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While you were sleeping Shares of Macy's jump

Thursday 14th November 2013

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Shares of Macy's soared, last up 9.5 percent, after the department store chain reported third-quarter profit that exceeded expectations and expressed confidence about the outlook.

"Our business improved during the quarter, with particular strength in October, so we are entering the fourth quarter with confidence," Terry Lundgren, chairman, president and chief executive officer of Macy's, said in a statement.

The fourth quarter includes the all-important holiday season.

"They're in good shape," Edward Jones analyst Brian Yarbrough told Reuters. "Unless something changes abruptly in consumer sentiment, they should have a great holiday season."

Investors are eyeing Federal Reserve Chairman Ben Bernanke who is scheduled to speak tonight at a town hall meeting in Washington for any clues on the central bank's plans to taper, or change, its monetary stimulus package following better-than-expected jobs and GDP data.

Tomorrow his nominated successor, Vice Chairman Janet Yellen, will testify to the Senate Banking Committee.

In afternoon trading in New York, the Standard & Poor's 500 Index gained 0.17 percent, while the Nasdaq Composite Index rose 0.46 percent.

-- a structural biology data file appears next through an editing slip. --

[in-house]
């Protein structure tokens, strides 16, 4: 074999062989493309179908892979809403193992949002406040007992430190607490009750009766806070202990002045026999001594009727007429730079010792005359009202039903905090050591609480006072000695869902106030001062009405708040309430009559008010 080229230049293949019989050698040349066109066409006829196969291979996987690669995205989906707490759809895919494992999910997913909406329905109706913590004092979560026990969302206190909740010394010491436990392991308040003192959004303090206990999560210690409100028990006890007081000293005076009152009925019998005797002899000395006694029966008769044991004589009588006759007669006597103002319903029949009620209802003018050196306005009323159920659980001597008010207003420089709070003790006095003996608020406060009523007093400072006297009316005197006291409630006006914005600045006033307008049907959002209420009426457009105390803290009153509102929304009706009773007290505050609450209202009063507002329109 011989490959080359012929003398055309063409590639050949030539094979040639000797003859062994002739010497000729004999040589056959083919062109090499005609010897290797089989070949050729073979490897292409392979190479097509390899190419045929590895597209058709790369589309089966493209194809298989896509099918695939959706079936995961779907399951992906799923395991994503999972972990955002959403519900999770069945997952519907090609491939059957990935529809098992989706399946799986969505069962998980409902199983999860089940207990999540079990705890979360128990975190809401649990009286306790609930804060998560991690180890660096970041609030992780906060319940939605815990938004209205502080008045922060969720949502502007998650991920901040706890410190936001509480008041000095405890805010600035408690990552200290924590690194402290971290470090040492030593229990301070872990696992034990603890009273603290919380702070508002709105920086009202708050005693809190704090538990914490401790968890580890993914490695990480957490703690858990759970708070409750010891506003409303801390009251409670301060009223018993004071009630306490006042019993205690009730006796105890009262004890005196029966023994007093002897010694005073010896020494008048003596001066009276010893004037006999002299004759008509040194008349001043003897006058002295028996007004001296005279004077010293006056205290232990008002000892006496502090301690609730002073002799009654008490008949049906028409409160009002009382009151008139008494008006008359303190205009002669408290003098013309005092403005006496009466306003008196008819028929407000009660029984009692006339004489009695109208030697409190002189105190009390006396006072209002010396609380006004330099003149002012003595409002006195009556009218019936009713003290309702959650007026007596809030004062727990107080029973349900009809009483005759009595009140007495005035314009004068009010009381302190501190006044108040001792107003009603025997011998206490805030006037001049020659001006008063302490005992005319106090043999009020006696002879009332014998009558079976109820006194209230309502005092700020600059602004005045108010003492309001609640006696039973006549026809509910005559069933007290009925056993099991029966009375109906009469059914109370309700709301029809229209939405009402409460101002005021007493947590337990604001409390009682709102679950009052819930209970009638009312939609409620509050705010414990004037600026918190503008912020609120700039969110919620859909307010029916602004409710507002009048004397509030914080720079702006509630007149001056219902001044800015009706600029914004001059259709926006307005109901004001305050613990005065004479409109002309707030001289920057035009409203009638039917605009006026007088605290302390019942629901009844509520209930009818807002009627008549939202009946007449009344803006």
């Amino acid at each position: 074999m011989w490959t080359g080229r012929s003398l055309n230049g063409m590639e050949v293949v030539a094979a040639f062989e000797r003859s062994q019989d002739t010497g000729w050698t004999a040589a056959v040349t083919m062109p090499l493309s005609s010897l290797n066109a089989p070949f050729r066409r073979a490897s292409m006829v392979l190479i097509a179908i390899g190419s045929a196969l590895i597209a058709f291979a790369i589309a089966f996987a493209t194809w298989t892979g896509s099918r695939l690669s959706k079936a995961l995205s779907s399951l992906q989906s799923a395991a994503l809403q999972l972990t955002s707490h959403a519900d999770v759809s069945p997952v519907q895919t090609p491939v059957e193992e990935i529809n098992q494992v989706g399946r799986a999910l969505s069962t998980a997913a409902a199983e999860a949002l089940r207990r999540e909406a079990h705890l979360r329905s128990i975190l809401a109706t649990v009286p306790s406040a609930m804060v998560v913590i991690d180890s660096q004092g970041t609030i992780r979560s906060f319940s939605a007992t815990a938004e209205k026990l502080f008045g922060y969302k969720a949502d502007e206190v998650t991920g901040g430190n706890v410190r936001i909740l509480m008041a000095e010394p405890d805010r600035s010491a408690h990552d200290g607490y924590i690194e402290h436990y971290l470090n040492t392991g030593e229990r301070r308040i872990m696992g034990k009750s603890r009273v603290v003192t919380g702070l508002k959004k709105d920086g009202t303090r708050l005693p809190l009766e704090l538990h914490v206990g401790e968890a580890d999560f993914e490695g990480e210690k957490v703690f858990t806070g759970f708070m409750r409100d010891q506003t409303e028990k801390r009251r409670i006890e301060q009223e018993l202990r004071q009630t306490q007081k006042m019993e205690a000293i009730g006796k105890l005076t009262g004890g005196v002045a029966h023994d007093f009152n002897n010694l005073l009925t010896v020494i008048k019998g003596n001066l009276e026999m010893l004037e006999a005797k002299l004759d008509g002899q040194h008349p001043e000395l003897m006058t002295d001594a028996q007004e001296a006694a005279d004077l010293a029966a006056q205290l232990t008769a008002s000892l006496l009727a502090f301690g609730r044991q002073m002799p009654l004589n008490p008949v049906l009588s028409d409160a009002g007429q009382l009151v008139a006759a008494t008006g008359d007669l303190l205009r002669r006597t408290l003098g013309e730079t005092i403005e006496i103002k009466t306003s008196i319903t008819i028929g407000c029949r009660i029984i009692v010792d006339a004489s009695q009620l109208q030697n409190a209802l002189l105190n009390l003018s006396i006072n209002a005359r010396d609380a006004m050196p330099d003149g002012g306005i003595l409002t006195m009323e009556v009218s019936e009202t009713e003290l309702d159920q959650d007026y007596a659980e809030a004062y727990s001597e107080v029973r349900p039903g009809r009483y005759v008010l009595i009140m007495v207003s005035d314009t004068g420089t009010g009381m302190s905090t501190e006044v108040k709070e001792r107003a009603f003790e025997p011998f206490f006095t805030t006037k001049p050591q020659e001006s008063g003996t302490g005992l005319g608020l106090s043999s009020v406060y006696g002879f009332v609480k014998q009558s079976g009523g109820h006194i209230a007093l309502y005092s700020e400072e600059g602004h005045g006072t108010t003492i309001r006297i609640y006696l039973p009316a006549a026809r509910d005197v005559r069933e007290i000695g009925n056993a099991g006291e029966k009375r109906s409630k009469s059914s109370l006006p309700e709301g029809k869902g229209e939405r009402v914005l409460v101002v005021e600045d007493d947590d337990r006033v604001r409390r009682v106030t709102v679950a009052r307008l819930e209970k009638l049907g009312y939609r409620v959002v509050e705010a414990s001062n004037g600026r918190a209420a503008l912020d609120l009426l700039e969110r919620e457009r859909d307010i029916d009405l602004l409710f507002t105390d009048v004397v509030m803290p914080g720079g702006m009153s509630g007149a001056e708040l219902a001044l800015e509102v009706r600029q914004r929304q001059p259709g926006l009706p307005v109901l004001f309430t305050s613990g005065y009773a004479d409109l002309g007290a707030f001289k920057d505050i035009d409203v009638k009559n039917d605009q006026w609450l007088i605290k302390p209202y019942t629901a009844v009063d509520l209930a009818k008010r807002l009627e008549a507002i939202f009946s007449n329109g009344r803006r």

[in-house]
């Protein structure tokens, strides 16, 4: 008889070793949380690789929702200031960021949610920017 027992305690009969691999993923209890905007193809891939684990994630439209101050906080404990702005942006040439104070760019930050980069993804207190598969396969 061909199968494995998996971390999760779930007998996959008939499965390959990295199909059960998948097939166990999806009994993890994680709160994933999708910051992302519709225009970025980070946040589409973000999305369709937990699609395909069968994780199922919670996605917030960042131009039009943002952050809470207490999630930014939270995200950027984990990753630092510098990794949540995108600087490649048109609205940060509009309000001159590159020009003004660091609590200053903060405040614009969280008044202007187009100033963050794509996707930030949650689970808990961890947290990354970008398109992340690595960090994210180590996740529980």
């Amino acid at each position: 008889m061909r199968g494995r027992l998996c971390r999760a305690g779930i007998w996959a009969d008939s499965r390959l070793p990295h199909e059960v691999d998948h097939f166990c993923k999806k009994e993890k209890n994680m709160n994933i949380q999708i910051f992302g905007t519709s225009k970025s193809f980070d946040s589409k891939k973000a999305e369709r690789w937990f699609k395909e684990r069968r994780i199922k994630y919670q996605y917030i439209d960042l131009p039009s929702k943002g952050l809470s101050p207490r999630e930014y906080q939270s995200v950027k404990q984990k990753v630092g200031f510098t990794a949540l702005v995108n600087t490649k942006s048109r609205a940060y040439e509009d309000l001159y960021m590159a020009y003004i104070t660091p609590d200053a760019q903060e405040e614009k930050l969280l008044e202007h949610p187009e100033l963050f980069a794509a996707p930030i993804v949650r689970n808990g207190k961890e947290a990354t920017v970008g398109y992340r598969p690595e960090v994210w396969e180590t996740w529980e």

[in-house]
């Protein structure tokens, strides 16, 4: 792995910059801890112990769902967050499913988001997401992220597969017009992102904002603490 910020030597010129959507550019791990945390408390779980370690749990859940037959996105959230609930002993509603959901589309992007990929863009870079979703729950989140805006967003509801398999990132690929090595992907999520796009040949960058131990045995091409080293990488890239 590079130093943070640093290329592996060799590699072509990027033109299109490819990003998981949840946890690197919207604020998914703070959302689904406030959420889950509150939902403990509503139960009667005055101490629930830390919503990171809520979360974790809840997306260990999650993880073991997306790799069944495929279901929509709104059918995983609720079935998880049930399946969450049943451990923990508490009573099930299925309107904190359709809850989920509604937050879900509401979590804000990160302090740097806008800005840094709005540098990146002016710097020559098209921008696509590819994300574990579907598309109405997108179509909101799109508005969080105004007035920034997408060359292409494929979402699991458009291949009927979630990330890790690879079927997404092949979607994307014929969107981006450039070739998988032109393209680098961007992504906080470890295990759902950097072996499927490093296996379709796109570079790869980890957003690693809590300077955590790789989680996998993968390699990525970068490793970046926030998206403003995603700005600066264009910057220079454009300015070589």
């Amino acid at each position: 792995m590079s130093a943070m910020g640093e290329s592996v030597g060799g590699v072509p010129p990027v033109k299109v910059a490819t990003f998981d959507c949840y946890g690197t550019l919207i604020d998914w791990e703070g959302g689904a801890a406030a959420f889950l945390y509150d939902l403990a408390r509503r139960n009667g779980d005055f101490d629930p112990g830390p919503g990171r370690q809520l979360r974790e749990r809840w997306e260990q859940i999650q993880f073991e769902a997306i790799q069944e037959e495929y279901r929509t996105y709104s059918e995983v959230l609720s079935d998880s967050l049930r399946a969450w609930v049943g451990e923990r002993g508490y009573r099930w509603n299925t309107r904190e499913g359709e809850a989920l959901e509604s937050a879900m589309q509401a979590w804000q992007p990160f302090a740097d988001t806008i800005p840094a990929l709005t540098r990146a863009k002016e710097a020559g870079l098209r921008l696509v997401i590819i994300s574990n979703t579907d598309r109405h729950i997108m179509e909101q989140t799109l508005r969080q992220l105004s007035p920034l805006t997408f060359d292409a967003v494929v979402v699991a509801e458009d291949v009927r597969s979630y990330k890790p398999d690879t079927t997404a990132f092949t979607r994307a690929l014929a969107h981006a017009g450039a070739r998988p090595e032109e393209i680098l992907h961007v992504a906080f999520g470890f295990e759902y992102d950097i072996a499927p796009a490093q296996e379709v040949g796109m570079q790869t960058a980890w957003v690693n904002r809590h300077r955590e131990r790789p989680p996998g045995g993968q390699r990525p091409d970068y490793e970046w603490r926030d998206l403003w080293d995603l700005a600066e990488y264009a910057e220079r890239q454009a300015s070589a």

The Dow Jones Industrial Average edged 0.1 percent lower. Gains in shares of Home Depot, last up 1.6 percent, and UnitedHealth Group, last up 1.3 percent, offset declines in El du Pont de Nemours, last down 2.3 percent, and Verizon Communications, last 0.9 percent weaker.

"We are bouncing back and forth here because the market is divided on higher rates and the benefits of a strong economy. Investors have not made up their mind on which is more of a driving force for the market," Rick Meckler, president of investment firm LibertyView Capital Management in Jersey City, New Jersey, told Reuters.

Meanwhile, a Treasury auction of 10-year bonds drew solid demand, highlighting concern about an equity market that is close to record highs. The notes were auctioned at a yield of 2.75 percent, compared with 2.657 percent at the previous sale on Oct. 9.

"A lot of people in the market are concerned about the vulnerability of the equity markets," Ian Lyngen, a government-bond strategist at CRT Capital Group in Stamford, Connecticut, told Bloomberg.

In Europe, the Stoxx 600 Index retreated 0.6 percent, as did France's CAC 40. Germany's DAX fell 0.2 percent.

The euro-zone's economic recovery remains fragile. Industrial production in the region fell a larger-than-expected 0.5 percent in September, following a 1 percent gain in August, according to data released by the European Union's statistics office.

Meanwhile, the UK's FTSE 100 Index slumped 1.4 percent as better-than-expected jobs data prompted the Bank of England to predict its target unemployment rate might be reached sooner than originally estimated. That means it might lift its benchmark interest rate sooner, too.

"Investors had a myopic focus on the Bank of England's unemployment projection; they feared it would be brought forward and it was," Guy Foster, the London-based head of portfolio strategy at Brewin Dolphin, told Bloomberg. "The Bank of England expects the unemployment threshold to be passed in 2015. Traders think the risk of interest rates rising has increased."

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